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Lough v. Elkaryoney

SUPERIOR COURT OF NEW JERSEY APPELLATE DIVISION


March 29, 2007

DANIELLE LOUGH, PLAINTIFF-RESPONDENT,
v.
SALAH ELKARYONEY, DEFENDANT-APPELLANT.

On appeal from the Superior Court of New Jersey, Chancery Division, Family Part, Passaic County, FM-16-623-00.

Per curiam.

NOT FOR PUBLICATION WITHOUT THE APPROVAL OF THE APPELLATE DIVISION

Submitted February 28, 2007

Before Judges Lefelt and Sapp-Peterson.

Defendant Salah Elkaryoney appeals from the trial judge's order denying his motion to reduce child support which he filed following the death of one of his three minor children. We reverse.

The parties were married on April 4, 1992. Three children were born of the marriage: Islam, born June 17, 1993; Ameer, born March 29, 1995; and Kareem, born May 22, 1996. The parties divorced on March 21, 2001, but there have been a number of post-judgment matters before the court. On November 18, 2005, defendant, pro se, filed a motion to decrease child support. On January 13, 2006, the court conducted a hearing on the motion and reduced defendant's monthly child support obligation from $600 to $535. The court arrived at this figure based upon "$425, gross per week of the defendant, which is halfway between what [defendant] said he was making at 400 and 450." Defendant attempted to explain to the court that the $400 to $450 was a gross amount based upon his self-employed status:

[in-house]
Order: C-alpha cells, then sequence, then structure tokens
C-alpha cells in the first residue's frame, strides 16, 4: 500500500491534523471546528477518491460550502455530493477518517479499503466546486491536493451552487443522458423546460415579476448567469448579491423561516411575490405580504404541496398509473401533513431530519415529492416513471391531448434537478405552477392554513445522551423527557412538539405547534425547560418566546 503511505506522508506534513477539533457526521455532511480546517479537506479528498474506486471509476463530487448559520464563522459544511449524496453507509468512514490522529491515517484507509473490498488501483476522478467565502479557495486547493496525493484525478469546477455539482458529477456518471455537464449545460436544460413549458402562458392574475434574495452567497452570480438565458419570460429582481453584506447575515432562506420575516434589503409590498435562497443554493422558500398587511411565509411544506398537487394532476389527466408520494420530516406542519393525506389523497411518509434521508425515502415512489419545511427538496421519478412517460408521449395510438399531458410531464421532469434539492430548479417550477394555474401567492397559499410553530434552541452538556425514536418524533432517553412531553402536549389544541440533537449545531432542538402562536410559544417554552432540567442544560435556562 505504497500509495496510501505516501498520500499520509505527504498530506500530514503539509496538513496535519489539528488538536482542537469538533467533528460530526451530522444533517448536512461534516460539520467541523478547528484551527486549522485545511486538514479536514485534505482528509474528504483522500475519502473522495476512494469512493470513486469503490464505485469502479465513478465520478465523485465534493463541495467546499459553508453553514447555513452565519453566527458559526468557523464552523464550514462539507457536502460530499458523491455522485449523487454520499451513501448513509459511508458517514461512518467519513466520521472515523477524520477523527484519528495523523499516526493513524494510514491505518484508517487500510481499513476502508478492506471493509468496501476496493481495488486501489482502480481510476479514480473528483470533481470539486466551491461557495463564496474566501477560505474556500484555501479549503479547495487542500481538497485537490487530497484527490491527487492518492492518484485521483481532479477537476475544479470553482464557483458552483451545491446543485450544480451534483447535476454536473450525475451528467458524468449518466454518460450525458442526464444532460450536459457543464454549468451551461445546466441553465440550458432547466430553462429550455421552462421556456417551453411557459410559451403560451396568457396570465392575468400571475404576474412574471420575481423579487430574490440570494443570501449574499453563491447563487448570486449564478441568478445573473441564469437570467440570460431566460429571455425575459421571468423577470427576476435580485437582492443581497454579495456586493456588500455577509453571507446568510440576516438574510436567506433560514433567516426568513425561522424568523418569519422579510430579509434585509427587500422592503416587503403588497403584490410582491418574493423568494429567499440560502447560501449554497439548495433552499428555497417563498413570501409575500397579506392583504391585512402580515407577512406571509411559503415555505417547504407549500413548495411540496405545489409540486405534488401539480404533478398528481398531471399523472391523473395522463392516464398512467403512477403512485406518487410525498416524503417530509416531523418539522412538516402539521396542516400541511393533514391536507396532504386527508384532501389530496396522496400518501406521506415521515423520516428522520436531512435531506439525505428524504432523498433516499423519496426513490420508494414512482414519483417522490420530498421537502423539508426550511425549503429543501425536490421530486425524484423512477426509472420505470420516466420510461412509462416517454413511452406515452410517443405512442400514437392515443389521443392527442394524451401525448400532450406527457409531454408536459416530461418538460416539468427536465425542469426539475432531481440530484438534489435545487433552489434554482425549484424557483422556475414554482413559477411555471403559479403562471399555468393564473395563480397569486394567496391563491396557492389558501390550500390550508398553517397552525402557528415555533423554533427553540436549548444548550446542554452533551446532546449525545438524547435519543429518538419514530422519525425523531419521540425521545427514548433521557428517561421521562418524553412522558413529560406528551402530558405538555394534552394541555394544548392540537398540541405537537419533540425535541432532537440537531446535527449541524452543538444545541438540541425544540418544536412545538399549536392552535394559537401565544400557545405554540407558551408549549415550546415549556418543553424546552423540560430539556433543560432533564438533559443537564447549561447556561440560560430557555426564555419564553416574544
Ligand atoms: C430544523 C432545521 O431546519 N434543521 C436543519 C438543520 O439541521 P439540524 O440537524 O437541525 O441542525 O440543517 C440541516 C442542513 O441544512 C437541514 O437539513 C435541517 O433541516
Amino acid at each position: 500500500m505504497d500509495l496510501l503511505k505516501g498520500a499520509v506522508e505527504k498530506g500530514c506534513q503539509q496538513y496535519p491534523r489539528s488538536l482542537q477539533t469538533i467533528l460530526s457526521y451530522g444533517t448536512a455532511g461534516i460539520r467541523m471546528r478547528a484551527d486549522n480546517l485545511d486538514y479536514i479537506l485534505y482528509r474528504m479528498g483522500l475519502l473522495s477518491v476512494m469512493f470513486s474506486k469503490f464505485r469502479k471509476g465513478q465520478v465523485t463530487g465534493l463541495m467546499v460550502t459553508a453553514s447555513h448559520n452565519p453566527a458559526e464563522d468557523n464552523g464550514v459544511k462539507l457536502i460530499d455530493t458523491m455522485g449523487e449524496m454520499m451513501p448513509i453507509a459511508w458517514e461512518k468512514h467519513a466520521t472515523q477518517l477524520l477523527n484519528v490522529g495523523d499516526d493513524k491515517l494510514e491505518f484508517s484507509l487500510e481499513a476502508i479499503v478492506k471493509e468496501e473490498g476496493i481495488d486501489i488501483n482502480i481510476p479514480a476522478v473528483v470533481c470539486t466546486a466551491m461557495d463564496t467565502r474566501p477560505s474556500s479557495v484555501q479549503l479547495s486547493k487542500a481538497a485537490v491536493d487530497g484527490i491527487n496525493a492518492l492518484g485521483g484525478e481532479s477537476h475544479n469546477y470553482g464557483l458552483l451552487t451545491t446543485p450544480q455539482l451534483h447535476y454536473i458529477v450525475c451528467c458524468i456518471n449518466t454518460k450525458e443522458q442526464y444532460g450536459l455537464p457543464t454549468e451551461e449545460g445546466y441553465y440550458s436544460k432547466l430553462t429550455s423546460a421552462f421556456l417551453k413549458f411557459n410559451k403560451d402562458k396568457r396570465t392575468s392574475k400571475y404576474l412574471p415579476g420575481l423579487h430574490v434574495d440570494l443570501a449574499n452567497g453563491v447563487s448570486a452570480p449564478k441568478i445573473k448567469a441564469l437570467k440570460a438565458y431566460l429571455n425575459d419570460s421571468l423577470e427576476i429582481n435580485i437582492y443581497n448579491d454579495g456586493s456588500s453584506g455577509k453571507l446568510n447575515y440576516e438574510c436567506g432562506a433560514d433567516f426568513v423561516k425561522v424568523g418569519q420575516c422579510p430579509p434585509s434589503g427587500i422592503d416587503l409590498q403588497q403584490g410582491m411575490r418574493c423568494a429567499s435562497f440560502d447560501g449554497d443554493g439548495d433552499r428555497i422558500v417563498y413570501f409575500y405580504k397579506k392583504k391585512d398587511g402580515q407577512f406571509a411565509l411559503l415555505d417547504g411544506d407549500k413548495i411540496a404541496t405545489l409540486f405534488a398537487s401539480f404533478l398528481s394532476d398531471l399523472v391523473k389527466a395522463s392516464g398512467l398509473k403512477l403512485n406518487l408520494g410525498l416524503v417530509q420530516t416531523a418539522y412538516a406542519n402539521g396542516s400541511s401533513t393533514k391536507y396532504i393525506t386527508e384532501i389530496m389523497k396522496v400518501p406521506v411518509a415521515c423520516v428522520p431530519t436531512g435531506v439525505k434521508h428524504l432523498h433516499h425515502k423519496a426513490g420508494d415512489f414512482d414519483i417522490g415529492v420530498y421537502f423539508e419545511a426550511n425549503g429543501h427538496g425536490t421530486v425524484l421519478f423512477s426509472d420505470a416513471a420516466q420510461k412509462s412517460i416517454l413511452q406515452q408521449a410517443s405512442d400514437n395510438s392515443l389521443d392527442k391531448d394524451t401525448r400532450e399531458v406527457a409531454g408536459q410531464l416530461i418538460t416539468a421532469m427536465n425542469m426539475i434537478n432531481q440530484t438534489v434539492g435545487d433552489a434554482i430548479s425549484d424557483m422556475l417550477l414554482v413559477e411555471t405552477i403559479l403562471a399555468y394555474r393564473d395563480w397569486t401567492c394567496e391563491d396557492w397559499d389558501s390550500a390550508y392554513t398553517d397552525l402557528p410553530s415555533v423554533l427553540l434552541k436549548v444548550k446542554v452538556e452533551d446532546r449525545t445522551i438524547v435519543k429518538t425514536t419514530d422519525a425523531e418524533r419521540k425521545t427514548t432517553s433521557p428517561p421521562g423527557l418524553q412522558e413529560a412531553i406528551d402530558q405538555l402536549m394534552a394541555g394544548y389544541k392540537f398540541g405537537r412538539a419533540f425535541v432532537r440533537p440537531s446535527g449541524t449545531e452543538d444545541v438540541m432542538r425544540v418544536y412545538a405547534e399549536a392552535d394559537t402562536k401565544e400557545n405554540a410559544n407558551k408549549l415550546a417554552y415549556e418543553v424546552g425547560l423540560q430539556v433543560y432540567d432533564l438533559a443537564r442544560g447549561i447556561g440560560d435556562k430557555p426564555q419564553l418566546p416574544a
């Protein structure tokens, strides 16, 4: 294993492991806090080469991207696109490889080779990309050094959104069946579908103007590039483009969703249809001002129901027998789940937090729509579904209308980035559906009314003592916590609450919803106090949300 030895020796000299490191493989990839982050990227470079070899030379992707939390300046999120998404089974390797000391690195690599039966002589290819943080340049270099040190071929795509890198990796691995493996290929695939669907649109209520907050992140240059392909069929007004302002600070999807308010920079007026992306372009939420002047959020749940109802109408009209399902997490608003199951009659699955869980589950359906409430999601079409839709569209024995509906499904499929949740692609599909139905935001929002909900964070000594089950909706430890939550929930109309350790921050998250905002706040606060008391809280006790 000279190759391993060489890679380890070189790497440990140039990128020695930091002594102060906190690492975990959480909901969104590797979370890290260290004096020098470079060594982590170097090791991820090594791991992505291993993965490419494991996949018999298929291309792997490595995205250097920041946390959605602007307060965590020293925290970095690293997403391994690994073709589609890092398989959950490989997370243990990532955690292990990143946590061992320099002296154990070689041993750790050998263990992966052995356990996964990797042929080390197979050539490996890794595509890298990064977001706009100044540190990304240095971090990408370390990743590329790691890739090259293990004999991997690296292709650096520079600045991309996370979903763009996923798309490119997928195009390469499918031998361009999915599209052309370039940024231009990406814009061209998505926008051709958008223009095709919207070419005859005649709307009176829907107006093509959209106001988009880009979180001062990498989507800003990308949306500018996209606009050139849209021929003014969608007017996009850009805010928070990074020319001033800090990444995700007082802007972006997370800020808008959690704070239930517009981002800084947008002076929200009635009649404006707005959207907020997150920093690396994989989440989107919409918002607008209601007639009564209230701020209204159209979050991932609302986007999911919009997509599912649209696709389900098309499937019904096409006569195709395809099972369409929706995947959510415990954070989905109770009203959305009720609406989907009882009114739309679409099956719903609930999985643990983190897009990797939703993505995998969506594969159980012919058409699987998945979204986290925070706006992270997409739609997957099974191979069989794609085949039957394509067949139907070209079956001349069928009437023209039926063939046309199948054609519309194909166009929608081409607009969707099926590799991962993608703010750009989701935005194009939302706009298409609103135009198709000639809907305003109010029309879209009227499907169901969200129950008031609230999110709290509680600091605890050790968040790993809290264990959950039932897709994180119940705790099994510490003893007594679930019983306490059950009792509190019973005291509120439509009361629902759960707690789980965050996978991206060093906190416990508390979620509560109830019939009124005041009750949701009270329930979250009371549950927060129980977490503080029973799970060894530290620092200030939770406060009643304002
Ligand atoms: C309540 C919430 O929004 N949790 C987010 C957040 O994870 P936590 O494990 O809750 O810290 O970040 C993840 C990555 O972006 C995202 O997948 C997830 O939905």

[DEFENDANT]: My adjusted gross income would come up . . . [to] $250 a week --

THE COURT: How about --

[DEFENDANT]: -- not 450 a week.

THE COURT: -- how about your net income is 346 after taxes, how do you like that?

[DEFENDANT]: What that?

THE COURT: 346 after taxes, right here.

[DEFENDANT]: 346, the adjusted gross income?

The court reiterated that defendant's child support obligation would be fixed at $537 per month and did not, as defendant attempted to urge, take into consideration operating expenses defendant incurred as a self-employed taxi driver, including gas, oil, repairs, license, and the taxi medallion rental fee. Defendant claims the taxi medallion expense represents his largest operating cost. In addition, although the court indicated the order would be retroactive to November 18, 2005, the date defendant filed his motion, the final order dated January 13, 2006, did not provide for retroactivity.